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Arsenoclasite

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Formula:
Mn52+(AsO4)2(OH)4
System:
Orthorhombic
Colour:
Red
Hardness:
5 - 6
Name:
From the Greek αρσενικόν for "arsenic" and κλάσις for "cleavage," in allusion to its arsenic content and perfect cleavage.
Isostructural with its phosphate analogue gatehouseite.

Related to reppiaite.

Classification of Arsenoclasite

Valid - first described prior to 1959 (pre-IMA) - "Grandfathered"
8.BD.10

8 : PHOSPHATES, ARSENATES, VANADATES
B : Phosphates, etc., with additional anions, without H2O
D : With only medium-sized cations, (OH, etc.):RO4= 2:1
41.4.1.1

41 : ANHYDROUS PHOSPHATES, ETC.CONTAINING HYDROXYL OR HALOGEN
4 : (AB)5(XO4)2Zq
20.8.3

20 : Arsenates (also arsenates with phosphate, but without other anions)
8 : Arsenates of Mn
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Type Occurrence of Arsenoclasite

Year of Discovery:
1931
Geological Setting of Type Material:
Dolomite impregnated with Hausmannite.
Associated Minerals at Type Locality:

Physical Properties of Arsenoclasite

Colour:
Red
Hardness (Mohs):
5 - 6
Cleavage:
Perfect
On {010}, perfect.
Density:
4.16 g/cm3 (Measured)    4.27 g/cm3 (Calculated)

Crystallography of Arsenoclasite

Crystal System:
Orthorhombic
Cell Parameters:
a = 9.31Å, b = 5.75Å, c = 18.29Å
Ratio:
a:b:c = 1.619 : 1 : 3.181
Unit Cell Volume:
V 979.11 ų (Calculated from Unit Cell)
Morphology:
Massive, granular.

Optical Data of Arsenoclasite

Type:
Biaxial (-)
RI values:
nα = 1.787 nβ = 1.810 nγ = 1.816
2V:
Measured: 53° , Calculated: 52°
Max Birefringence:
δ = 0.029
Image shows birefringence interference colour range (at 30µm thickness) and does not take into account mineral colouration.
Surface Relief:
Very High
Dispersion:
extreme

Chemical Properties of Arsenoclasite

Formula:
Mn52+(AsO4)2(OH)4
Essential elements:
All elements listed in formula:

Relationship of Arsenoclasite to other Species

8.BD.05CornwalliteCu5(AsO4)2(OH)4
8.BD.05PseudomalachiteCu5(PO4)2(OH)4
8.BD.05ReichenbachiteCu5(PO4)2(OH)4
8.BD.10GatehouseiteMn52+(PO4)2(OH)4
8.BD.15ParweliteMn10Sb2As2Si2O24
8.BD.20ReppiaiteMn52+(VO4)2(OH)4
8.BD.25LudjibaiteCu5(PO4)2(OH)4
8.BD.30CornubiteCu5(AsO4)2(OH)4
20.8.1SarkiniteMn22+(AsO4)(OH)
20.8.2EveiteMn22+(AsO4)(OH)
20.8.4FlinkiteMn22+Mn3+(AsO4)(OH)4
20.8.5JarosewichiteMn32+Mn3+(AsO4)(OH)6
20.8.6AllactiteMn72+(AsO4)2(OH)8
20.8.7KrautiteMn(HAsO4) · H2O
20.8.8SynadelphiteMn92+(As5+O4)2(As3+O3)(OH)9 · 2H2O
20.8.9SterlinghilliteMn3(AsO4)2 · 4H2O
20.8.10GeigeriteMn52+(AsO4)2(HAsO4)2 · 10H2O
20.8.11Akrochordite(Mn2+,Mg)5(AsO4)2(OH)4 · 4H2O
20.8.12Manganohörnesite(Mn,Mg)3(AsO4)2 · 8H2O
20.8.13FluckiteCaMn2+(HAsO4)2 · 2H2O
20.8.14BrandtiteCa2(Mn2+,Mg)(AsO4)2 · 2H2O
20.8.15ParabrandtiteCa2Mn2+(AsO4)2 · 2H2O
20.8.16Wallkilldellite-(Mn)Ca2Mn32+(AsO4)2(OH)4 · 9H2O
20.8.17BerzeliiteNaCa2(Mg,Mn2+)2(AsO4)3
20.8.18Manganberzeliite(Ca,Na)3(Mn2+,Mg)2(AsO4)3
20.8.19Magnesiochlorophoenicite(Mg,Mn)3Zn2(AsO4)(OH,O)6
20.8.20VillyaelleniteMnMn2Ca2(AsO4)2(HAsO4)2 · 4H2O
20.8.21Hematolite(Mn,Mg,Al,Fe3+)15(As5+O4)2(As3+O3)(OH)23
20.8.22GrischuniteNaCa2Mn52+Fe3+(AsO4)6 · 2H2O

Other Names for Arsenoclasite

Other Information

Health Risks:
No information on health risks for this material has been entered into the database. You should always treat mineral specimens with care.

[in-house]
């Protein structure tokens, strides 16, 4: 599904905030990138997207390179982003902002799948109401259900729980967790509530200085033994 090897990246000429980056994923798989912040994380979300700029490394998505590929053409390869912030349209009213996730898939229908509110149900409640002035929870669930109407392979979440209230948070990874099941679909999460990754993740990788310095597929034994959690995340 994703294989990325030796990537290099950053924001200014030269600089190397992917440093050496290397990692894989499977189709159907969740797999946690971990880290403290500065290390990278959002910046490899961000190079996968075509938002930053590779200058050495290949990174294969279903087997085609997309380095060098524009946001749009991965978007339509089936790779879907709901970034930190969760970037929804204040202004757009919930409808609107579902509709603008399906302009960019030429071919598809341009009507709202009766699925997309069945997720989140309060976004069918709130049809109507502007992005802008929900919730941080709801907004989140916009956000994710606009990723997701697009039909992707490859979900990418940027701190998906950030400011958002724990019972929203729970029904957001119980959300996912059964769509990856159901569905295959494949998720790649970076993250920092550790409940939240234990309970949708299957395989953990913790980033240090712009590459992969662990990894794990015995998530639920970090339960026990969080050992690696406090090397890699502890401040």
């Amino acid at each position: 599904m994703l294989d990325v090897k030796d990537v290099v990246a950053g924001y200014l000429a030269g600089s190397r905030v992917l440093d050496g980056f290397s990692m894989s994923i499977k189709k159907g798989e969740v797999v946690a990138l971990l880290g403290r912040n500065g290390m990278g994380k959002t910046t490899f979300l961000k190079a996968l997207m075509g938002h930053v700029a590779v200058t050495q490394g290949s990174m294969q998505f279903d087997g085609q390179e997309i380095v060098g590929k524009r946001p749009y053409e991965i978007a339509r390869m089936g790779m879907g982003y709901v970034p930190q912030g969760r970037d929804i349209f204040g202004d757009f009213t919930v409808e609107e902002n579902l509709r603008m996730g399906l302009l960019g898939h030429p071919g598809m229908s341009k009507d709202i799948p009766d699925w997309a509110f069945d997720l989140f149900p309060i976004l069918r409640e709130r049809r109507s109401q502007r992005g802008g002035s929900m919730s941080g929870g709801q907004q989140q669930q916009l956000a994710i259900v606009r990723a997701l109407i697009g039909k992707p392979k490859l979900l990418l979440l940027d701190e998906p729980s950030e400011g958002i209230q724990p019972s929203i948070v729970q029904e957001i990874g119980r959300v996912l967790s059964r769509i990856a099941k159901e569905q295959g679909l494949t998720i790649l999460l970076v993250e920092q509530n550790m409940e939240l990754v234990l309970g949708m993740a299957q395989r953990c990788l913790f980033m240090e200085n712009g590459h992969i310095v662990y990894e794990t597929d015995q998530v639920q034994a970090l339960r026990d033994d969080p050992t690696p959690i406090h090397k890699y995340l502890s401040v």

References for Arsenoclasite

Reference List:
Aminoff (1931) Kungl. Svenska Vetenskap. Handl.: 9, no. 5: 52 (as Arsenoklasit).

Spencer (1931) Mineral Abstracts: 4: 496.

American Mineralogist (1932): 17: 251.

Palache, C., Berman, H., & Frondel, C. (1951), The System of Mineralogy of James Dwight Dana and Edward Salisbury Dana, Yale University 1837-1892, Volume II. John Wiley and Sons, Inc., New York, 7th edition, revised and enlarged, 1124 pp.: 801-802.

Moore, P.B. (1968) Contributions to Swedish mineralogy. I. Studies on the basic arsenates of manganese: retzian, hemafibrite, synadelphite, arsenoclasite, arseniopleite, and akrochordite. Arkiv. Mineral. Geol., 4(5), 425–444.

American Mineralogist (1971): 56: 1539-1552.

Internet Links for Arsenoclasite

Localities for Arsenoclasite

map shows a selection of localities that have latitude and longitude coordinates recorded. Click on the symbol to view information about a locality. The symbol next to localities in the list can be used to jump to that position on the map.
(TL) indicates type locality for a valid mineral species. (FRL) indicates first recorded locality for everything else. ? indicates mineral may be doubtful at this locality. All other localities listed without reference should be considered as uncertain and unproven until references can be found.
Australia
 
  • South Australia
    • Eyre Peninsula
      • Middleback Range
        • Iron Knob
Anthony, Bideaux, Bladh, Nichols: Handbook of Mineralogy, Vol. IV
Italy
 
  • Liguria
    • Genova Province
      • Ne
        • Graveglia Valley
          • Reppia
P.M. Kartashov analytical data, specimen from Luigi Chiappino
Sweden (TL)
 
  • Värmland
    • Filipstad
KVA handl.(1931) 9, 52-57; Nysten, P., Holtstam, D. and Jonsson, E. (1999) The Långban minerals. In Långban - The mines,their minerals, geology and explorers (D. Holtstam and J. Langhof, eds.), Swedish Museum of Natural History and Raster Förlag, Stockholm & Chr. Weise Verlag, Munich, pp. 89-183.
Holtstam, D. & Langhof, J. eds. (1999): Långban: The mines, their minerals, geology and explorers. Swedish Museum of Natural History and Raster Förlag, Stockholm & Chr. Weise Verlag, Munich, p. 89
Mineral and/or Locality  
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